Majority of Wyoming Would Take COVID-19 Vaccine According to UW Survey | Big Horn Radio Network | Wyoming

Majority of Wyoming Would Take COVID-19 Vaccine According to UW Survey

Written by on December 10, 2020

A University of Wyoming survey stated that the bulk of Wyomingites will be willing to be vaccinated for the coronavirus once administered.

With a vaccine reportedly on its way to the public soon, 31 percent of survey participants said they would take the vaccine while 27 percent said they would more than likely take the vaccine.

On the other side, 13 percent of respondents said they would probably stay clear of the vaccine while 23 percent were adamant that they would not be taking the vaccine.

617 Wyoming citizens were picked randomly in October by the UW’s Survey and Analysis Centers Survey Research center.

The surveys margin of error came out to 4 percentage points plus or minus.

“Having three-fifths of Wyomingites willing to take the vaccine places the state’s residents in line with the nation as whole,” said Jim King, a professor of political science at UW who was also the surveys director.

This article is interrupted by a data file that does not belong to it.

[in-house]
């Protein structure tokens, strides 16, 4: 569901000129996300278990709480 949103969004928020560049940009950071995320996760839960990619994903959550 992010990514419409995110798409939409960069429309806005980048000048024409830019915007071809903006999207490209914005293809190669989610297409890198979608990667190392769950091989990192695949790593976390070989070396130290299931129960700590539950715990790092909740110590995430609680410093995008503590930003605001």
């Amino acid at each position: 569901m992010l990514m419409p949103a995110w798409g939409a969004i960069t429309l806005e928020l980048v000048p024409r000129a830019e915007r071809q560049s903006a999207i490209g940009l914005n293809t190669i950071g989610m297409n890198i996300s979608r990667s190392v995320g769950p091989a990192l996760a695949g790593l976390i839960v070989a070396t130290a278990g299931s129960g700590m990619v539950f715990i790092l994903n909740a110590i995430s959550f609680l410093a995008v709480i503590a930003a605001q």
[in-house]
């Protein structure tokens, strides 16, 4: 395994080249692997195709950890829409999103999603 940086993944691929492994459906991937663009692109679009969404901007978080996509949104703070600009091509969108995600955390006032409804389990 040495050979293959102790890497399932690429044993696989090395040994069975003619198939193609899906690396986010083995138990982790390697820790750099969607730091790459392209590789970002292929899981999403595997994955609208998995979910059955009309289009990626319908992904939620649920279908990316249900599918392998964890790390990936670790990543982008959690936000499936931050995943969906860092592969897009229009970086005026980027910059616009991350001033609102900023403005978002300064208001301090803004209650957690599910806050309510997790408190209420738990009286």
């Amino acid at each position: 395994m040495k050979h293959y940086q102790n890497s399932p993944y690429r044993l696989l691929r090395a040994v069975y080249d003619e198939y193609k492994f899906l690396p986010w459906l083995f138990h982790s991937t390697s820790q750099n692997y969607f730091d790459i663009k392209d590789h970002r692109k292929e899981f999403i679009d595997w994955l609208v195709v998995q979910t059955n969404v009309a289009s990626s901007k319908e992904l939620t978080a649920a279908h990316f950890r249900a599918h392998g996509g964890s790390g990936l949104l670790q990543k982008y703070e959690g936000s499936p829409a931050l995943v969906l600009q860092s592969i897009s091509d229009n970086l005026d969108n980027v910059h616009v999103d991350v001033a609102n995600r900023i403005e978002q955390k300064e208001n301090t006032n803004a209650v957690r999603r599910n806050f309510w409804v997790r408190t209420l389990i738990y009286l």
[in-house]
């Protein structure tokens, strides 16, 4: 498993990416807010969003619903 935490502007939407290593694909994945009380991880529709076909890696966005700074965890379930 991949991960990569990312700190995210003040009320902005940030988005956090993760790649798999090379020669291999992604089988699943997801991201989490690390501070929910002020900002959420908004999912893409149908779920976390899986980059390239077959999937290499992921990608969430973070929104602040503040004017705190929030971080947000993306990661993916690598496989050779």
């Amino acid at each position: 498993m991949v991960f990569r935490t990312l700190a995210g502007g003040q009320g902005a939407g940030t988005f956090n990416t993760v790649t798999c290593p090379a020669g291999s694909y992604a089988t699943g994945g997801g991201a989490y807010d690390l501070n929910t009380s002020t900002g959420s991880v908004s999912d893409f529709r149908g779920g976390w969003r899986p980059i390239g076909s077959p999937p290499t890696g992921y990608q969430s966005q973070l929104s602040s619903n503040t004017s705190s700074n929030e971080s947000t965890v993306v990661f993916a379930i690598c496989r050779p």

National surveys held by the Pew Research Center and Gallup found similar numbers with 60 and 58 percent of Americans expecting to take the vaccine.

The vaccine brings concerns to the table such as contracting the virus once injected. 42 percent of people in the Wyoming survey were nervous that they or a family member would catch the virus. Another 42 percent weren’t concerned and 16 percent said that they have already had a family member experience COVID-19.

King said that of those expressing worry or have already their family test positive that 78 percent will still be ready to take the vaccine. That juxtaposes the 39 percent not worried about contracting coronavirus.

Peoples reasonings for not wanting to get the vaccine varied, 40 percent said they just don’t trust vaccines while 49 percent said they don’t see it to be imperative that they get it.

“There is a definite pattern related to age in the responses to this question,” King says. “Fifty-five percent of respondents over the age of 50 indicated that they don’t trust vaccines in general, while 62 percent of those under age 50 said they didn’t think a vaccine is necessary.”

The Biennial surveys are in a partnership with the Wyoming Survey and Analysis Center along with other university offices. The Wyoming surveys here in the state are overseen by the UW’s School of Politics, Public Affairs and International Studies.


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